Exclusive: Gillian Anderson talks role on NBC's "HANNIBAL"
By Chris Alexander
FANGORIA: April 5, 2013
HANNIBAL, the new NBC series that premiered last night to positive reviews, is about as dark as network TV gets. The series, written by Bryan Fuller and whose pilot was directed by David Slade (HARD CANDY, 30 DAYS OF NIGHT), takes Thomas Harris' iconic star of book and film, Dr. Hannibal Lecter (here played by Danish actor Mads Mikkelsen) and unfolds his pre-RED DRAGON life over an entire season (if the show does well, maybe a few seasons), aiding FBI profiler Will Graham (Hugh Dancy) as he hunts serial killers while the good doc himself is quietly killing and consuming even more victims.
The show has an impressive cast that's also aided by veteran actor Laurence Fishburne (THE MATIRX) and, as the series arrives in its final few episodes, THE X-FILES femme fatale Gillian Anderson who, in a novel twist, plays Dr. Bedelia DuMaurier, confessor psychiatrist to Lecter, his only outlet in which he can unburden himself of the sanguinary secrets he holds. It was a role that Anderson was perhaps born to play.
"I've been in therapy since I was 14, so I didn't have to research much," the actress told FANGORIA on the HANNIBAL set in Toronto last month.
"I think that experience has done the most for me. But as far as the character, I think the intensity of Hannibal informs me. I mean, he's not going to get therapy from someone who doesn't match his wit and intelligence."
In serendipitous fashion, Anderson's presence acting as female foil to Mikkelsen's human monster has its roots in her legacy as Dana Scully, her beloved government paranormal investigator in THE X FILES.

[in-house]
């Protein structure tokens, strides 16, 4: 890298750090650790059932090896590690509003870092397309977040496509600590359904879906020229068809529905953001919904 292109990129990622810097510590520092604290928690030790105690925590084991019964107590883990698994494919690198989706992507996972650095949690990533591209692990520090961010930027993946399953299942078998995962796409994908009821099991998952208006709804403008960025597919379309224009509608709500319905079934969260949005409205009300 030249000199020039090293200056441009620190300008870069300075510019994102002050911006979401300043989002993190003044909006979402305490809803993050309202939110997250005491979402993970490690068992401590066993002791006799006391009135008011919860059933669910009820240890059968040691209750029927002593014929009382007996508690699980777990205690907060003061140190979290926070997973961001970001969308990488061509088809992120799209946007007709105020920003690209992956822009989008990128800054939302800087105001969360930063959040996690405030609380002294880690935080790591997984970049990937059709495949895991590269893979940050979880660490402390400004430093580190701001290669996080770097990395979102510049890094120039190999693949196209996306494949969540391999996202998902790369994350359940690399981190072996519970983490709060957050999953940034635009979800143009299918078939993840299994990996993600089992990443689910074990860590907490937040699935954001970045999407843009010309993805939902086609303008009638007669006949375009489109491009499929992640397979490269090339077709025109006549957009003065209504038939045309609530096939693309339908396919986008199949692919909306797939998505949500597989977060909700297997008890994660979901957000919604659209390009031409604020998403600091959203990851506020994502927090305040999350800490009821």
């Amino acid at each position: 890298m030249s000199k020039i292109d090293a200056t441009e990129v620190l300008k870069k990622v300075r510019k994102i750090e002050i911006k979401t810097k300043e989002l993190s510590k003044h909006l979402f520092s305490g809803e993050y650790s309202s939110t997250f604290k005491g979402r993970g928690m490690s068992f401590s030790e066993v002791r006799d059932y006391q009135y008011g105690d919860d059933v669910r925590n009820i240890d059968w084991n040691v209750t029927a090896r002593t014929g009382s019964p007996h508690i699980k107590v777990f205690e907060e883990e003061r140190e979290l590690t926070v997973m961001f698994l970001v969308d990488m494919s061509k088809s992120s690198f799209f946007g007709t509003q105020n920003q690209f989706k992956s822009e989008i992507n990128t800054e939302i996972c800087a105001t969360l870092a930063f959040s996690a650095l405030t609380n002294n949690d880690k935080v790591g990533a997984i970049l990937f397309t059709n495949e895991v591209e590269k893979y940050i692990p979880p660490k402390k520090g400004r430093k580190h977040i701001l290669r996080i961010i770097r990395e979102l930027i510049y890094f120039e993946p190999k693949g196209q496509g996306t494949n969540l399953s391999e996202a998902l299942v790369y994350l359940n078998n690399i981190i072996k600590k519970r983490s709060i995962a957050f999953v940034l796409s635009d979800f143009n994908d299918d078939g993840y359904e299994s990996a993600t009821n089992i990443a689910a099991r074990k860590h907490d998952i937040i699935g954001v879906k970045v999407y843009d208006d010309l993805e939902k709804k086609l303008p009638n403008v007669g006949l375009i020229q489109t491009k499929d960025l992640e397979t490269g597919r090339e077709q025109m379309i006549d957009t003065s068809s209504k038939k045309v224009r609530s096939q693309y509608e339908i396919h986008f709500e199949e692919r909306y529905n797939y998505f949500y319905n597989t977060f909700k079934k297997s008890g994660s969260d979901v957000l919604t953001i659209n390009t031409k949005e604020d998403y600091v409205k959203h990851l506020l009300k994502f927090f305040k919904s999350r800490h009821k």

"THE X-FILES started shortly after SILENCE OF THE LAMBS came out, and Chris Carter told me shortly after we began that Scully was in fact based on the character of Clarice Starling. And although this character is different, something about it feels like we're on the same conversations, you know. It has come full circle. The relationship here is somewhat elusive. My character knows its serving a purpose, being with Hannibal and I think she feels protective over him. We learn that she is retired but he wouldn't accept that, so now he is her only patient. They feed off each other, if you will."
Since the act of feeding is so paramount to HANNIBAL's "ick" factor, the show does not shy away from what exactly Dr. Lecter is eating or where he's getting these meaty "protein scrambles" he continuously consumes. Anderson has her own ideas about the act of cannibalism.
"I know that it's addictive," she says. "Isn't that wild? You get a taste for same species blood and something happens chemically and you want it again. It happens with mice - other animals - maybe I'm making this up? I don't know! Maybe humans are tasty. When Lions taste humans they want humans and less buffalo. And that's why I think [HANNIBAL] will do very well...everyone loves a cannibal, don't they?"